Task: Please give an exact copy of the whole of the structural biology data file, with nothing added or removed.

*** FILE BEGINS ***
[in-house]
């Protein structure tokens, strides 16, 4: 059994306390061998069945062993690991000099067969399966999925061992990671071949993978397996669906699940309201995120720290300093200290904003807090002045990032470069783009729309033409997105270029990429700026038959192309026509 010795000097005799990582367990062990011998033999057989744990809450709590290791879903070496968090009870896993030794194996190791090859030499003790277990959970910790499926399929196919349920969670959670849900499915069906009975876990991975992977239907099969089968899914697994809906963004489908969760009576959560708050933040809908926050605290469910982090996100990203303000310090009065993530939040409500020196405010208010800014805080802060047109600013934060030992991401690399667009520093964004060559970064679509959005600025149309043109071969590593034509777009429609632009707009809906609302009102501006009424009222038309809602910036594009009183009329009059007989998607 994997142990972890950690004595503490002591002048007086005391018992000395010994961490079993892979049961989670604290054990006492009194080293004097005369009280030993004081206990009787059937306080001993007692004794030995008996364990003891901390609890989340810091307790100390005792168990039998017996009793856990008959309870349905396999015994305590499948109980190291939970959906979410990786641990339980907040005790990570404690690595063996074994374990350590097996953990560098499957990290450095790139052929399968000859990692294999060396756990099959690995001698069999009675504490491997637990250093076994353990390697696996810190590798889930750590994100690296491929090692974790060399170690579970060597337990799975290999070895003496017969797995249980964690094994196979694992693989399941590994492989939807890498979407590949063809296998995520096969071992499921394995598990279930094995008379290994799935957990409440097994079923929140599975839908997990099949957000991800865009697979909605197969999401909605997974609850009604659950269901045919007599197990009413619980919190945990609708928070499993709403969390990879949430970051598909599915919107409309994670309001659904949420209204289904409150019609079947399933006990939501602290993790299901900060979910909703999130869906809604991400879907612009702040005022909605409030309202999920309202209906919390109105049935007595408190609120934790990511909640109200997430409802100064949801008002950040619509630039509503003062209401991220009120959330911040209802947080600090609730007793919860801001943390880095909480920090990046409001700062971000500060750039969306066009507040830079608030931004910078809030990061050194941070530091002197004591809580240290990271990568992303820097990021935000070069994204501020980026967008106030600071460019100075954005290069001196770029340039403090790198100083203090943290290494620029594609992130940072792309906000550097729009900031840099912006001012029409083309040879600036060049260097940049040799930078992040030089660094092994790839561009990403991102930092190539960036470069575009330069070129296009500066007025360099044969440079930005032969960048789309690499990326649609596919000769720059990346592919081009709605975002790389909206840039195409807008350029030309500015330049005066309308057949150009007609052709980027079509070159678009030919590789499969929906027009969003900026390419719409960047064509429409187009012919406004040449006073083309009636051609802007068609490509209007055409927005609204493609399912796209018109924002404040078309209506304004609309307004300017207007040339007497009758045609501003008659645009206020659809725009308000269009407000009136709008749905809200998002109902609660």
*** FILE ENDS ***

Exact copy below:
[in-house]
């Protein structure tokens, strides 16, 4: 059994306390061998069945062993690991000099067969399966999925061992990671071949993978397996669906699940309201995120720290300093200290904003807090002045990032470069783009729309033409997105270029990429700026038959192309026509 010795000097005799990582367990062990011998033999057989744990809450709590290791879903070496968090009870896993030794194996190791090859030499003790277990959970910790499926399929196919349920969670959670849900499915069906009975876990991975992977239907099969089968899914697994809906963004489908969760009576959560708050933040809908926050605290469910982090996100990203303000310090009065993530939040409500020196405010208010800014805080802060047109600013934060030992991401690399667009520093964004060559970064679509959005600025149309043109071969590593034509777009429609632009707009809906609302009102501006009424009222038309809602910036594009009183009329009059007989998607 994997142990972890950690004595503490002591002048007086005391018992000395010994961490079993892979049961989670604290054990006492009194080293004097005369009280030993004081206990009787059937306080001993007692004794030995008996364990003891901390609890989340810091307790100390005792168990039998017996009793856990008959309870349905396999015994305590499948109980190291939970959906979410990786641990339980907040005790990570404690690595063996074994374990350590097996953990560098499957990290450095790139052929399968000859990692294999060396756990099959690995001698069999009675504490491997637990250093076994353990390697696996810190590798889930750590994100690296491929090692974790060399170690579970060597337990799975290999070895003496017969797995249980964690094994196979694992693989399941590994492989939807890498979407590949063809296998995520096969071992499921394995598990279930094995008379290994799935957990409440097994079923929140599975839908997990099949957000991800865009697979909605197969999401909605997974609850009604659950269901045919007599197990009413619980919190945990609708928070499993709403969390990879949430970051598909599915919107409309994670309001659904949420209204289904409150019609079947399933006990939501602290993790299901900060979910909703999130869906809604991400879907612009702040005022909605409030309202999920309202209906919390109105049935007595408190609120934790990511909640109200997430409802100064949801008002950040619509630039509503003062209401991220009120959330911040209802947080600090609730007793919860801001943390880095909480920090990046409001700062971000500060750039969306066009507040830079608030931004910078809030990061050194941070530091002197004591809580240290990271990568992303820097990021935000070069994204501020980026967008106030600071460019100075954005290069001196770029340039403090790198100083203090943290290494620029594609992130940072792309906000550097729009900031840099912006001012029409083309040879600036060049260097940049040799930078992040030089660094092994790839561009990403991102930092190539960036470069575009330069070129296009500066007025360099044969440079930005032969960048789309690499990326649609596919000769720059990346592919081009709605975002790389909206840039195409807008350029030309500015330049005066309308057949150009007609052709980027079509070159678009030919590789499969929906027009969003900026390419719409960047064509429409187009012919406004040449006073083309009636051609802007068609490509209007055409927005609204493609399912796209018109924002404040078309209506304004609309307004300017207007040339007497009758045609501003008659645009206020659809725009308000269009407000009136709008749905809200998002109902609660």